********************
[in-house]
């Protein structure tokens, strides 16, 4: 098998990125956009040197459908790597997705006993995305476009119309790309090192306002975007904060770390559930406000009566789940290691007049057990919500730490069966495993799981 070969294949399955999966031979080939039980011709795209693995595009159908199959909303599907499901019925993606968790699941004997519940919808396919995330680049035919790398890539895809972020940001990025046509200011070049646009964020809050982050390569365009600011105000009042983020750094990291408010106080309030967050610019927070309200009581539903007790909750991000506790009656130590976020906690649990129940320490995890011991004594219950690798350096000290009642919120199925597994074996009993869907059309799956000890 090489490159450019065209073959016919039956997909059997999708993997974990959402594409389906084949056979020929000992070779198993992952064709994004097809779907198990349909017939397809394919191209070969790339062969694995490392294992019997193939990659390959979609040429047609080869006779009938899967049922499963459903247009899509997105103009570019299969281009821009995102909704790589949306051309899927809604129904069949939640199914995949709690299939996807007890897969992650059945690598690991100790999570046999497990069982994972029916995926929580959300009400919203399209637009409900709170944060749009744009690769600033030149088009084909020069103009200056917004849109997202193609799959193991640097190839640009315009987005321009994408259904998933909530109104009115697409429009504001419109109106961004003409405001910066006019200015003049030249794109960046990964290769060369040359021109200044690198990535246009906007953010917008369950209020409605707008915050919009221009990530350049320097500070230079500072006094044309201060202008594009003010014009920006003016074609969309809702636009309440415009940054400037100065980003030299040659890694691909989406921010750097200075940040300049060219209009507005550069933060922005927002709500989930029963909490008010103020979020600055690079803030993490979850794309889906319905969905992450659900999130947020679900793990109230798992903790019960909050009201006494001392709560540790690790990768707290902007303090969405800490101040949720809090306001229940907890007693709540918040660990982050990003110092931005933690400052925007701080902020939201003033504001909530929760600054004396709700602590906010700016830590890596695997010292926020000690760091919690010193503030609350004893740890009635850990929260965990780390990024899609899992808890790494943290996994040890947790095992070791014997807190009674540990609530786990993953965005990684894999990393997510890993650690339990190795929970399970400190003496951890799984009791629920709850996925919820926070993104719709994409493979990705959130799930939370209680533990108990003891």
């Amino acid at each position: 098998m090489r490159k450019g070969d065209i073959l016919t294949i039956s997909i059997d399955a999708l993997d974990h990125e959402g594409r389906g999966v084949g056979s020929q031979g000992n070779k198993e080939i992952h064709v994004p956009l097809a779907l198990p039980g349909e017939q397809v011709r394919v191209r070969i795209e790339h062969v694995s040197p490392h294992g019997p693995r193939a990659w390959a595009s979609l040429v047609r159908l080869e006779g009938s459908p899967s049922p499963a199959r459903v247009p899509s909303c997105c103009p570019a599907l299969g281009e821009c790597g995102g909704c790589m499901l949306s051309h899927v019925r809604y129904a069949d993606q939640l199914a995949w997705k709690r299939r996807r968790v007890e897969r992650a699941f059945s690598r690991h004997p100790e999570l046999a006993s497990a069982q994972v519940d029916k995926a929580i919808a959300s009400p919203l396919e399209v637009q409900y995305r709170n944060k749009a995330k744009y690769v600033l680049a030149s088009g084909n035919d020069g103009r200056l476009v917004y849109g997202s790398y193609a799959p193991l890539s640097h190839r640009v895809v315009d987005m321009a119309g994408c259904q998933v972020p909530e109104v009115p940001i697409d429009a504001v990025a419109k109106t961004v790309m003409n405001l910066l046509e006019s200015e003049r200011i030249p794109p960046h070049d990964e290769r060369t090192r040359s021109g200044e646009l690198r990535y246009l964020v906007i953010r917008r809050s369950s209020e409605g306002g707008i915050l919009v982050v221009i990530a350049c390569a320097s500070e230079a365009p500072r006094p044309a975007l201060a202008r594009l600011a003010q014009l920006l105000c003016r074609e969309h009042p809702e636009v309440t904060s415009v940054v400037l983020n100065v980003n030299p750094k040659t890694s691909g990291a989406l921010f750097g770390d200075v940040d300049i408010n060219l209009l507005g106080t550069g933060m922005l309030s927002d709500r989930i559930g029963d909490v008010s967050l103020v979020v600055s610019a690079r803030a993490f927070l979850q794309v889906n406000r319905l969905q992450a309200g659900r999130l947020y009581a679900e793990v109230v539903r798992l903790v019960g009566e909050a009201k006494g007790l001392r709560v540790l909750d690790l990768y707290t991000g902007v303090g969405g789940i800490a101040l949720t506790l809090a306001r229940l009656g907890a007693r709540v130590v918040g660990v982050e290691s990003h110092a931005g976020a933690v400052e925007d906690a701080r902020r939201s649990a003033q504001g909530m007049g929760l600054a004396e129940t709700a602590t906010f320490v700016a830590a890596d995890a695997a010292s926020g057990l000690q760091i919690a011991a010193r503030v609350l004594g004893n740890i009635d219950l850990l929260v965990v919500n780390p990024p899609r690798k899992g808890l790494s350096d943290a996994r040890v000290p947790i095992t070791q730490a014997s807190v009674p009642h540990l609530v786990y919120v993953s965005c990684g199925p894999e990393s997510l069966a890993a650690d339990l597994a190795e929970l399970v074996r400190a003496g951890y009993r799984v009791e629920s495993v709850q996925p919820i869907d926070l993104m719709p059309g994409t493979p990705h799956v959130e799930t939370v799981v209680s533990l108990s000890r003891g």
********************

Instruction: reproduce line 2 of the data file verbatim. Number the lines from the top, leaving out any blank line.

């Protein structure tokens, strides 16, 4: 098998990125956009040197459908790597997705006993995305476009119309790309090192306002975007904060770390559930406000009566789940290691007049057990919500730490069966495993799981 070969294949399955999966031979080939039980011709795209693995595009159908199959909303599907499901019925993606968790699941004997519940919808396919995330680049035919790398890539895809972020940001990025046509200011070049646009964020809050982050390569365009600011105000009042983020750094990291408010106080309030967050610019927070309200009581539903007790909750991000506790009656130590976020906690649990129940320490995890011991004594219950690798350096000290009642919120199925597994074996009993869907059309799956000890 090489490159450019065209073959016919039956997909059997999708993997974990959402594409389906084949056979020929000992070779198993992952064709994004097809779907198990349909017939397809394919191209070969790339062969694995490392294992019997193939990659390959979609040429047609080869006779009938899967049922499963459903247009899509997105103009570019299969281009821009995102909704790589949306051309899927809604129904069949939640199914995949709690299939996807007890897969992650059945690598690991100790999570046999497990069982994972029916995926929580959300009400919203399209637009409900709170944060749009744009690769600033030149088009084909020069103009200056917004849109997202193609799959193991640097190839640009315009987005321009994408259904998933909530109104009115697409429009504001419109109106961004003409405001910066006019200015003049030249794109960046990964290769060369040359021109200044690198990535246009906007953010917008369950209020409605707008915050919009221009990530350049320097500070230079500072006094044309201060202008594009003010014009920006003016074609969309809702636009309440415009940054400037100065980003030299040659890694691909989406921010750097200075940040300049060219209009507005550069933060922005927002709500989930029963909490008010103020979020600055690079803030993490979850794309889906319905969905992450659900999130947020679900793990109230798992903790019960909050009201006494001392709560540790690790990768707290902007303090969405800490101040949720809090306001229940907890007693709540918040660990982050990003110092931005933690400052925007701080902020939201003033504001909530929760600054004396709700602590906010700016830590890596695997010292926020000690760091919690010193503030609350004893740890009635850990929260965990780390990024899609899992808890790494943290996994040890947790095992070791014997807190009674540990609530786990993953965005990684894999990393997510890993650690339990190795929970399970400190003496951890799984009791629920709850996925919820926070993104719709994409493979990705959130799930939370209680533990108990003891």